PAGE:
US Jet Fuel Inventories Are Going Nowhere – .

US Jet Fuel Inventories Are Going Nowhere – .

Crude oil inventories in the United States could finally be below the five-year average for this time of year, but inventories of jet fuel in the United States are still very high – a nagging reminder that the impact of the pandemic is long term.

According to the latest EIA inventory data for kerosene-type jet fuel, inventories continue to rise, which is of concern to the oil industry as summer air travel typically drains these inventories.

For the week ending July 16, there were 44.974 million barrels of kerosene-type jet fuel in U.S. inventory. The demand for jet fuel is an important component of the overall demand for petroleum, as the fourth most used petroleum product in the United States. Jet fuel consumption averaged about 1.08 million barrels per day in 2020, or 6% of oil consumption, according to the EIA.

According to the Transportation Security Administration, as cited by Bloomberg, air traffic in the United States is rebounding, but it is still only 78% of what it was in the summer of 2019.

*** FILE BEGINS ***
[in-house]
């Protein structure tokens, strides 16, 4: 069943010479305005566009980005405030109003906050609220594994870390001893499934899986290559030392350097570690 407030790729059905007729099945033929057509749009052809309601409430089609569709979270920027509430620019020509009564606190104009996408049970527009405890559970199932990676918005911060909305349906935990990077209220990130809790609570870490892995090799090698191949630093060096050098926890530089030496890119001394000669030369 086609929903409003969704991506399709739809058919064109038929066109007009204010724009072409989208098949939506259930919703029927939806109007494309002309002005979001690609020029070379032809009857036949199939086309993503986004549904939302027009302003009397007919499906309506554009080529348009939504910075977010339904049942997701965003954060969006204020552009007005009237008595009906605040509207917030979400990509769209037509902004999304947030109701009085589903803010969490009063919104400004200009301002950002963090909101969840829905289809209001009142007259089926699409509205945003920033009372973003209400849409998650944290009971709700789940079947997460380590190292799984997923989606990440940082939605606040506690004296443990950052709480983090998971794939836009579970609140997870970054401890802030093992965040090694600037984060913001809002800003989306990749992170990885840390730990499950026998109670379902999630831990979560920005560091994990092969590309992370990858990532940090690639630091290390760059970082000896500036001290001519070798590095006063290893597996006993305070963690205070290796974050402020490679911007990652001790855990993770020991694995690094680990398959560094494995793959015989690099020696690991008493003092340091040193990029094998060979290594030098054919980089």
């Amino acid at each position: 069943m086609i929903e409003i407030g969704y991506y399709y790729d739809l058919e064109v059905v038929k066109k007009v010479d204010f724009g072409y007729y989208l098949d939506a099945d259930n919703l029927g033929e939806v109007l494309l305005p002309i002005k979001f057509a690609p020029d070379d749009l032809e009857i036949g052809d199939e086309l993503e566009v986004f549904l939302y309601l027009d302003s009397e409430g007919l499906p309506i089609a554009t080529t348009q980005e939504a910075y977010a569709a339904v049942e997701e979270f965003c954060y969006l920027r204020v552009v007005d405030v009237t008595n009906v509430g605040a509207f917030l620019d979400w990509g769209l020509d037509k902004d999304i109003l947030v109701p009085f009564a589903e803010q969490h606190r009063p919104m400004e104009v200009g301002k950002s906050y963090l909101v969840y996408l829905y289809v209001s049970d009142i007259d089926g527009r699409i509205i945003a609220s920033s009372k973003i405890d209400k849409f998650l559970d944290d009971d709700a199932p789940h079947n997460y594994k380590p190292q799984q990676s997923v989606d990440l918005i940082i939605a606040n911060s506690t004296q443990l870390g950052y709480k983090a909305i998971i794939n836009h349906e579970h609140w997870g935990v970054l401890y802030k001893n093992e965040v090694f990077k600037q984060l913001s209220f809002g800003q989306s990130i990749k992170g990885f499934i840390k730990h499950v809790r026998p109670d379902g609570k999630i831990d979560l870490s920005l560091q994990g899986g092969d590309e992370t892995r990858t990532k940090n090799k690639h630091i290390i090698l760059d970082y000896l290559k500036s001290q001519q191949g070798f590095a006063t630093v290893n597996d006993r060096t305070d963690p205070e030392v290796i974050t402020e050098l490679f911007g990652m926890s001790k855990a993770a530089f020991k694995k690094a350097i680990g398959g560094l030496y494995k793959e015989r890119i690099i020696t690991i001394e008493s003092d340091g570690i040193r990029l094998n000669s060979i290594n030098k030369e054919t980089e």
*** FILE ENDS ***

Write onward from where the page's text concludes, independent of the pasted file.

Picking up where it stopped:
At this rate, current high inventories will not run out overnight, especially when supply chain issues cause blackouts across the West Coast, further reducing demand.

A potential fuel shortage at the Reno-Tahoe International Airport threatens air travel. The airport cites high demand for air travel, available space in the fuel pipeline and a shortage of tanker drivers as the reason for the shortage.

Bozeman Yellowstone International Airport also causes flight delays and departure problems. Officials cite increased demand for firefighting aircraft as well as supply chain issues.

And there’s more.

Jet fuel shortages in Oregon and Utah could lead to the withdrawal of firefighting planes from several airports as the wildfire season in the western United States rages on, and Arizona began reporting problems with the jet fuel supply in June.

Most analysts agree that demand for jet fuel will not return to pre-pandemic levels this year.

By Julianne Geiger for OilUSD

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